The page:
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Thursday, May 29, 2008

Garcia Lorca In Whitley Bay

Here's another poem sent to me last week by Keith Armstrong. I like the way our heroes cast shadows from faraway.




GARCIA LORCA IN WHITLEY BAY
‘I’ve come to devour your mouth
and dry you off by the hair
into the seashells of daybreak.’
(Federico Garcia Lorca)

In the rotunda,
your voice lashes out at war.
You
sing
on the crests of the girls,
streaming up the Esplanade.
You
scream under a parasol of gulls,
skimming through the fairground,
on a mission to strangle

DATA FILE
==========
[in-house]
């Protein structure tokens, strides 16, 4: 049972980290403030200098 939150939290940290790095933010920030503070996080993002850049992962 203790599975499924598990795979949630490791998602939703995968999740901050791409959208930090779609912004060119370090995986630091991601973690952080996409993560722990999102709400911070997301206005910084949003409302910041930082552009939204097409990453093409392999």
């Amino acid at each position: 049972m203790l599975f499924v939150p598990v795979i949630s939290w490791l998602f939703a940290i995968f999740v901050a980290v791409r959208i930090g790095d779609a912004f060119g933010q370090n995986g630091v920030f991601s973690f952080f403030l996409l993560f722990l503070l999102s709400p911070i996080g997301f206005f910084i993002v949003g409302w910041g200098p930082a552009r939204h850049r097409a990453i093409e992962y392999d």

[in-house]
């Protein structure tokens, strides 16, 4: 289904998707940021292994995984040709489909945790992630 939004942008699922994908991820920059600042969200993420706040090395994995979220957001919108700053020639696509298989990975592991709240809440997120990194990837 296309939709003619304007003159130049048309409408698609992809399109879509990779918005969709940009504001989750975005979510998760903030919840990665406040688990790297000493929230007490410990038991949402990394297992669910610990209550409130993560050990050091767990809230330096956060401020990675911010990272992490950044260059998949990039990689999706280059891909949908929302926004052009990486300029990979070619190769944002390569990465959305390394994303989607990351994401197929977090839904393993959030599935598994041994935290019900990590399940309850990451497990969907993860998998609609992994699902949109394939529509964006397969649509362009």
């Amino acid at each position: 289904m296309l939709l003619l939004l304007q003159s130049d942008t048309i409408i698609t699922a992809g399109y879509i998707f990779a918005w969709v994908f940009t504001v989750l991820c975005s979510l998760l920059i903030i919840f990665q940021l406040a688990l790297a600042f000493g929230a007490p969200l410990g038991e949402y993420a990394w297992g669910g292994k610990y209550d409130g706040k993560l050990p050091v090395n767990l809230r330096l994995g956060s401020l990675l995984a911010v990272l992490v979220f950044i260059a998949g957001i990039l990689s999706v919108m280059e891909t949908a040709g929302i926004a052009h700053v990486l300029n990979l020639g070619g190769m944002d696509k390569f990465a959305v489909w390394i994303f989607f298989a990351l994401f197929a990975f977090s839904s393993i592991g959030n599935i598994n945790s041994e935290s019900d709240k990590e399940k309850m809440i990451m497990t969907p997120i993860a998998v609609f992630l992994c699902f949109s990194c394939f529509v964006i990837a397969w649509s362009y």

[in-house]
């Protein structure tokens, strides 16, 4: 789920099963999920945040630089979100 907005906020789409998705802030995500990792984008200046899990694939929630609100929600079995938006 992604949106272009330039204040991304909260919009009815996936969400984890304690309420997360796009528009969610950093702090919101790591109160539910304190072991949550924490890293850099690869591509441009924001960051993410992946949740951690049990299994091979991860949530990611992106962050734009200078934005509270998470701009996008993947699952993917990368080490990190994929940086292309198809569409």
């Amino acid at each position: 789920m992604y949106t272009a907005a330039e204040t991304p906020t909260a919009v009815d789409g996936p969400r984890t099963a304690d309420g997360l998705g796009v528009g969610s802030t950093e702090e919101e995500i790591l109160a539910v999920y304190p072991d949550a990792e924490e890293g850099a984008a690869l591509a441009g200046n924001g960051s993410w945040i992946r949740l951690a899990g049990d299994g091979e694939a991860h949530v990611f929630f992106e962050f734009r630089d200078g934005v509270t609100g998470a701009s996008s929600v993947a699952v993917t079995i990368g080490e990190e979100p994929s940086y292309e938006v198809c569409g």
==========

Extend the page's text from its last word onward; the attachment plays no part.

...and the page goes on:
flying fish.
Haunting poetry
in the dead ghost train,
the palms of the fortune-tellers,
dust.

Lorca in a broken-down ghost town,
scattering your petals:
Garcia up against the wall
of last night,
eyes shot;
blood from the evening sky,
dripping down an ice cream cone,
down a sweet lass’s blouse.

Saw you on the Metro, Federico,
saw you in Woolworth’s.
Saw you in the crematorium,
on Feather’s caravan site.
Saw you drown
in a sea of lyrical beauty.

Lorca,
like Community,
you are gone;
ideals
torn into coastal shreds.

Still shells
glisten,
lips on the beach
ready
for kissing again
ready
for the re-launch
of childish dreams,
sticky
with candy floss
and cuckoo spit.

Keith Armstrong

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